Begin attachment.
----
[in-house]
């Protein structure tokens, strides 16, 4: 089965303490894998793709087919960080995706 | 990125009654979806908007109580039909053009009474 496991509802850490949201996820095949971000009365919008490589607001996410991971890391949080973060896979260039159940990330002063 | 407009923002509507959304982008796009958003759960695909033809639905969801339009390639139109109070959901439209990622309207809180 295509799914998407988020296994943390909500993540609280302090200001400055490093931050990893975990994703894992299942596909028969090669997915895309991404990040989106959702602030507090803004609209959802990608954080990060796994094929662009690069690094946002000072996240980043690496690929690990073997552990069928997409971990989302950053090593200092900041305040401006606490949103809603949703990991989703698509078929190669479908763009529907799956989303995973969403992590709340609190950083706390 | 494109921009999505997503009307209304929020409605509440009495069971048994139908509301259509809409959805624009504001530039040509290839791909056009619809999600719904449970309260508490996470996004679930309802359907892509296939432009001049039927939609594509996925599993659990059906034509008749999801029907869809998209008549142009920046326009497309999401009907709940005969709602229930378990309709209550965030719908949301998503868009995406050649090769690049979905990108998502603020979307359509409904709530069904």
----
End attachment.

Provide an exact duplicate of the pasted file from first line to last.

[in-house]
């Protein structure tokens, strides 16, 4: 089965303490894998793709087919960080995706 | 990125009654979806908007109580039909053009009474 496991509802850490949201996820095949971000009365919008490589607001996410991971890391949080973060896979260039159940990330002063 | 407009923002509507959304982008796009958003759960695909033809639905969801339009390639139109109070959901439209990622309207809180 295509799914998407988020296994943390909500993540609280302090200001400055490093931050990893975990994703894992299942596909028969090669997915895309991404990040989106959702602030507090803004609209959802990608954080990060796994094929662009690069690094946002000072996240980043690496690929690990073997552990069928997409971990989302950053090593200092900041305040401006606490949103809603949703990991989703698509078929190669479908763009529907799956989303995973969403992590709340609190950083706390 | 494109921009999505997503009307209304929020409605509440009495069971048994139908509301259509809409959805624009504001530039040509290839791909056009619809999600719904449970309260508490996470996004679930309802359907892509296939432009001049039927939609594509996925599993659990059906034509008749999801029907869809998209008549142009920046326009497309999401009907709940005969709602229930378990309709209550965030719908949301998503868009995406050649090769690049979905990108998502603020979307359509409904709530069904």